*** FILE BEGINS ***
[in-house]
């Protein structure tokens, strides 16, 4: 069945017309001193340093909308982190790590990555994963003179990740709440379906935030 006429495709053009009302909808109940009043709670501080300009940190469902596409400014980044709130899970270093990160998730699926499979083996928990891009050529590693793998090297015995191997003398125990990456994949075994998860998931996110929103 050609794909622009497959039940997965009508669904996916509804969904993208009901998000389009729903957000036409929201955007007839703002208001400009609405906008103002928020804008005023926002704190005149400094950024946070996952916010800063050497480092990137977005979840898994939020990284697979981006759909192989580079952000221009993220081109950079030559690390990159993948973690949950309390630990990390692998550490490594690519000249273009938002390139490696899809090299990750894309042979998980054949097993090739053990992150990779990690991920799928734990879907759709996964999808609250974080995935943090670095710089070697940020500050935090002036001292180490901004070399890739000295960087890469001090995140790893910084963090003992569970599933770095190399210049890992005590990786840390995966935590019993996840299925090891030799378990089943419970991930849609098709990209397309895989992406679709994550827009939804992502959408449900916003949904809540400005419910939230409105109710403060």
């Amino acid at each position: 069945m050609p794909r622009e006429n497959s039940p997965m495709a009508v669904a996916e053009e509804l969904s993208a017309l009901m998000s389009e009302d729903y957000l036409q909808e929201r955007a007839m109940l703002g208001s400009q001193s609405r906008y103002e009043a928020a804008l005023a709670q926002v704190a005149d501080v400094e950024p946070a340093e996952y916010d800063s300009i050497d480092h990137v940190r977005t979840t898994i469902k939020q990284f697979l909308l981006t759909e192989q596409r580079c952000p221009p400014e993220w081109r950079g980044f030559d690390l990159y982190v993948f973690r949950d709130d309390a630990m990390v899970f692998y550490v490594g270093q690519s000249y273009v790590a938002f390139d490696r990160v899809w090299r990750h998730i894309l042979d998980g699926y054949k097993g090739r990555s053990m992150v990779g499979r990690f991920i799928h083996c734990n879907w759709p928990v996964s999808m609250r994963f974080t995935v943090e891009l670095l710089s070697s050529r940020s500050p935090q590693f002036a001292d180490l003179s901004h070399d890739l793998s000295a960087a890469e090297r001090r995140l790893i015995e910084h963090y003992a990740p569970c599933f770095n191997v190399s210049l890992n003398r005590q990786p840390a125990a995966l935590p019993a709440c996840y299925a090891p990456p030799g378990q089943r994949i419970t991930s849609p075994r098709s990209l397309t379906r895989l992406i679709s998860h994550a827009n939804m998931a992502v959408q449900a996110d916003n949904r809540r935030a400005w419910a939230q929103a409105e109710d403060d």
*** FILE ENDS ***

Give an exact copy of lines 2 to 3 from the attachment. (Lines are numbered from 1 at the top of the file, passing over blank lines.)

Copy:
């Protein structure tokens, strides 16, 4: 069945017309001193340093909308982190790590990555994963003179990740709440379906935030 006429495709053009009302909808109940009043709670501080300009940190469902596409400014980044709130899970270093990160998730699926499979083996928990891009050529590693793998090297015995191997003398125990990456994949075994998860998931996110929103 050609794909622009497959039940997965009508669904996916509804969904993208009901998000389009729903957000036409929201955007007839703002208001400009609405906008103002928020804008005023926002704190005149400094950024946070996952916010800063050497480092990137977005979840898994939020990284697979981006759909192989580079952000221009993220081109950079030559690390990159993948973690949950309390630990990390692998550490490594690519000249273009938002390139490696899809090299990750894309042979998980054949097993090739053990992150990779990690991920799928734990879907759709996964999808609250974080995935943090670095710089070697940020500050935090002036001292180490901004070399890739000295960087890469001090995140790893910084963090003992569970599933770095190399210049890992005590990786840390995966935590019993996840299925090891030799378990089943419970991930849609098709990209397309895989992406679709994550827009939804992502959408449900916003949904809540400005419910939230409105109710403060």
């Amino acid at each position: 069945m050609p794909r622009e006429n497959s039940p997965m495709a009508v669904a996916e053009e509804l969904s993208a017309l009901m998000s389009e009302d729903y957000l036409q909808e929201r955007a007839m109940l703002g208001s400009q001193s609405r906008y103002e009043a928020a804008l005023a709670q926002v704190a005149d501080v400094e950024p946070a340093e996952y916010d800063s300009i050497d480092h990137v940190r977005t979840t898994i469902k939020q990284f697979l909308l981006t759909e192989q596409r580079c952000p221009p400014e993220w081109r950079g980044f030559d690390l990159y982190v993948f973690r949950d709130d309390a630990m990390v899970f692998y550490v490594g270093q690519s000249y273009v790590a938002f390139d490696r990160v899809w090299r990750h998730i894309l042979d998980g699926y054949k097993g090739r990555s053990m992150v990779g499979r990690f991920i799928h083996c734990n879907w759709p928990v996964s999808m609250r994963f974080t995935v943090e891009l670095l710089s070697s050529r940020s500050p935090q590693f002036a001292d180490l003179s901004h070399d890739l793998s000295a960087a890469e090297r001090r995140l790893i015995e910084h963090y003992a990740p569970c599933f770095n191997v190399s210049l890992n003398r005590q990786p840390a125990a995966l935590p019993a709440c996840y299925a090891p990456p030799g378990q089943r994949i419970t991930s849609p075994r098709s990209l397309t379906r895989l992406i679709s998860h994550a827009n939804m998931a992502v959408q449900a996110d916003n949904r809540r935030a400005w419910a939230q929103a409105e109710d403060d």